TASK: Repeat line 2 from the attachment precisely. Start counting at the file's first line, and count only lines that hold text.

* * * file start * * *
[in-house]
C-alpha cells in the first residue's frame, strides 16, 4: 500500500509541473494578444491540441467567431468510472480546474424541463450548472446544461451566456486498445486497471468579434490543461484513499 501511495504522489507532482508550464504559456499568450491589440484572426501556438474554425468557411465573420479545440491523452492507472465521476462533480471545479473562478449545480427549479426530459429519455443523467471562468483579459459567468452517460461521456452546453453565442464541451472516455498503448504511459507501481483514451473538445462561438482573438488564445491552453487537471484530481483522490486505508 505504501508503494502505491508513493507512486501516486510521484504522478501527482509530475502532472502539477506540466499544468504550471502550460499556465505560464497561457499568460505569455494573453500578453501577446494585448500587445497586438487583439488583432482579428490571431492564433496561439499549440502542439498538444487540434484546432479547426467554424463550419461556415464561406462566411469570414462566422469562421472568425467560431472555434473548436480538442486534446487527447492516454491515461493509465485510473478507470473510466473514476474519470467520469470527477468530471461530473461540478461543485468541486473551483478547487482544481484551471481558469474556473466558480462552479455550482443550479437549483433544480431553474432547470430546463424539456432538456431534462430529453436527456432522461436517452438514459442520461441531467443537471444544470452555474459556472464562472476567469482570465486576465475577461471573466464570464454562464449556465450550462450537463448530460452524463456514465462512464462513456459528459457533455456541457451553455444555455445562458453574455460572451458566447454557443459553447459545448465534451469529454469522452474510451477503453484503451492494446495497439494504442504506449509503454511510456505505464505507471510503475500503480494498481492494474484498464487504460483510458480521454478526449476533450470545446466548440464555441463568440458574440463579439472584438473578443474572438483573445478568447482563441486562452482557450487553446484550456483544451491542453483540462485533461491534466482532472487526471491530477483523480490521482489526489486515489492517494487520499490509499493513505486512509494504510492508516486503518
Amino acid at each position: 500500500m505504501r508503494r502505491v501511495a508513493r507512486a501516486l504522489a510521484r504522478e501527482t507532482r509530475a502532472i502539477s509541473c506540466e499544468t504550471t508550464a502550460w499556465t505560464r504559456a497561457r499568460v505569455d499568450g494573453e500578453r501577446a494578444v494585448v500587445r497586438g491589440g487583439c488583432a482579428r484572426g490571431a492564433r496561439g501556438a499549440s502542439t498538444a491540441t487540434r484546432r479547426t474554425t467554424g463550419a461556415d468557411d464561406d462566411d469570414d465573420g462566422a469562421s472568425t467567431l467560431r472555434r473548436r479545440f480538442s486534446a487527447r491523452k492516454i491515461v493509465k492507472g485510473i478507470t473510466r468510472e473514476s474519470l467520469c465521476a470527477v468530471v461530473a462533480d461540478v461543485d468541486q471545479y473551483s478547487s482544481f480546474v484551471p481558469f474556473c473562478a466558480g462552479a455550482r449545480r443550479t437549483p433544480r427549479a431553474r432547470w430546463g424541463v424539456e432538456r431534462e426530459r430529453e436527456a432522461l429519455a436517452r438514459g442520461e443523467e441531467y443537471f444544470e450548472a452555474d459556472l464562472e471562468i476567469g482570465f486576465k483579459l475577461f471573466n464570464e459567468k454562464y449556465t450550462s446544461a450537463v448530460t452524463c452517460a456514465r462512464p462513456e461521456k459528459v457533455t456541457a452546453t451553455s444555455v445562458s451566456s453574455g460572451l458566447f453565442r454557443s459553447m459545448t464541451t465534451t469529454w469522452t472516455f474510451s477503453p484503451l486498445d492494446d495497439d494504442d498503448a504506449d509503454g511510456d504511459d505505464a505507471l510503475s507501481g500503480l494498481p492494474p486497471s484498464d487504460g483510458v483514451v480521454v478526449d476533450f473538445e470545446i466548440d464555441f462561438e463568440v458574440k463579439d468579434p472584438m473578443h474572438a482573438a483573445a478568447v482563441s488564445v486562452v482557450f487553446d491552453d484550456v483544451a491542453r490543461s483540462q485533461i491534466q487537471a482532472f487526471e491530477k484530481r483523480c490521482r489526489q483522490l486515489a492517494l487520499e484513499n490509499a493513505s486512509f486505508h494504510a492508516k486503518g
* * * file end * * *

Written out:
C-alpha cells in the first residue's frame, strides 16, 4: 500500500509541473494578444491540441467567431468510472480546474424541463450548472446544461451566456486498445486497471468579434490543461484513499 501511495504522489507532482508550464504559456499568450491589440484572426501556438474554425468557411465573420479545440491523452492507472465521476462533480471545479473562478449545480427549479426530459429519455443523467471562468483579459459567468452517460461521456452546453453565442464541451472516455498503448504511459507501481483514451473538445462561438482573438488564445491552453487537471484530481483522490486505508 505504501508503494502505491508513493507512486501516486510521484504522478501527482509530475502532472502539477506540466499544468504550471502550460499556465505560464497561457499568460505569455494573453500578453501577446494585448500587445497586438487583439488583432482579428490571431492564433496561439499549440502542439498538444487540434484546432479547426467554424463550419461556415464561406462566411469570414462566422469562421472568425467560431472555434473548436480538442486534446487527447492516454491515461493509465485510473478507470473510466473514476474519470467520469470527477468530471461530473461540478461543485468541486473551483478547487482544481484551471481558469474556473466558480462552479455550482443550479437549483433544480431553474432547470430546463424539456432538456431534462430529453436527456432522461436517452438514459442520461441531467443537471444544470452555474459556472464562472476567469482570465486576465475577461471573466464570464454562464449556465450550462450537463448530460452524463456514465462512464462513456459528459457533455456541457451553455444555455445562458453574455460572451458566447454557443459553447459545448465534451469529454469522452474510451477503453484503451492494446495497439494504442504506449509503454511510456505505464505507471510503475500503480494498481492494474484498464487504460483510458480521454478526449476533450470545446466548440464555441463568440458574440463579439472584438473578443474572438483573445478568447482563441486562452482557450487553446484550456483544451491542453483540462485533461491534466482532472487526471491530477483523480490521482489526489486515489492517494487520499490509499493513505486512509494504510492508516486503518